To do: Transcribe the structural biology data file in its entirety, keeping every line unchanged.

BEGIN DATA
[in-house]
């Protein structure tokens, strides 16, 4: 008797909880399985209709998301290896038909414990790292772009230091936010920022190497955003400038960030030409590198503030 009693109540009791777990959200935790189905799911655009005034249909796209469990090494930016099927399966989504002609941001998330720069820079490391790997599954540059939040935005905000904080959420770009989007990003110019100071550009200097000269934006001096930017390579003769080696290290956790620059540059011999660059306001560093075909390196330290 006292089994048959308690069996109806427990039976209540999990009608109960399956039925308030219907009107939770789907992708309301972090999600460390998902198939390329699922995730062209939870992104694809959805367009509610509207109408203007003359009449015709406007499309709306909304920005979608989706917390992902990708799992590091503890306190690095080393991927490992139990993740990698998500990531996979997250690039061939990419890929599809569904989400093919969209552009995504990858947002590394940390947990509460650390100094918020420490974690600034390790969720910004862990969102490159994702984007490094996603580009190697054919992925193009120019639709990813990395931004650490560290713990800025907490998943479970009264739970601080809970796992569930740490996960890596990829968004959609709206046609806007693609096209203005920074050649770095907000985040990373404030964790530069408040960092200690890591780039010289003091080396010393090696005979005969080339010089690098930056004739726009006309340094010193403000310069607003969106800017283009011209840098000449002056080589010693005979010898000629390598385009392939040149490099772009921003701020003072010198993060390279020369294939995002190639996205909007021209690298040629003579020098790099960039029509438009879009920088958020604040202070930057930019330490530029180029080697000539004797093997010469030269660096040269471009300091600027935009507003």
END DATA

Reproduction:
[in-house]
């Protein structure tokens, strides 16, 4: 008797909880399985209709998301290896038909414990790292772009230091936010920022190497955003400038960030030409590198503030 009693109540009791777990959200935790189905799911655009005034249909796209469990090494930016099927399966989504002609941001998330720069820079490391790997599954540059939040935005905000904080959420770009989007990003110019100071550009200097000269934006001096930017390579003769080696290290956790620059540059011999660059306001560093075909390196330290 006292089994048959308690069996109806427990039976209540999990009608109960399956039925308030219907009107939770789907992708309301972090999600460390998902198939390329699922995730062209939870992104694809959805367009509610509207109408203007003359009449015709406007499309709306909304920005979608989706917390992902990708799992590091503890306190690095080393991927490992139990993740990698998500990531996979997250690039061939990419890929599809569904989400093919969209552009995504990858947002590394940390947990509460650390100094918020420490974690600034390790969720910004862990969102490159994702984007490094996603580009190697054919992925193009120019639709990813990395931004650490560290713990800025907490998943479970009264739970601080809970796992569930740490996960890596990829968004959609709206046609806007693609096209203005920074050649770095907000985040990373404030964790530069408040960092200690890591780039010289003091080396010393090696005979005969080339010089690098930056004739726009006309340094010193403000310069607003969106800017283009011209840098000449002056080589010693005979010898000629390598385009392939040149490099772009921003701020003072010198993060390279020369294939995002190639996205909007021209690298040629003579020098790099960039029509438009879009920088958020604040202070930057930019330490530029180029080697000539004797093997010469030269660096040269471009300091600027935009507003």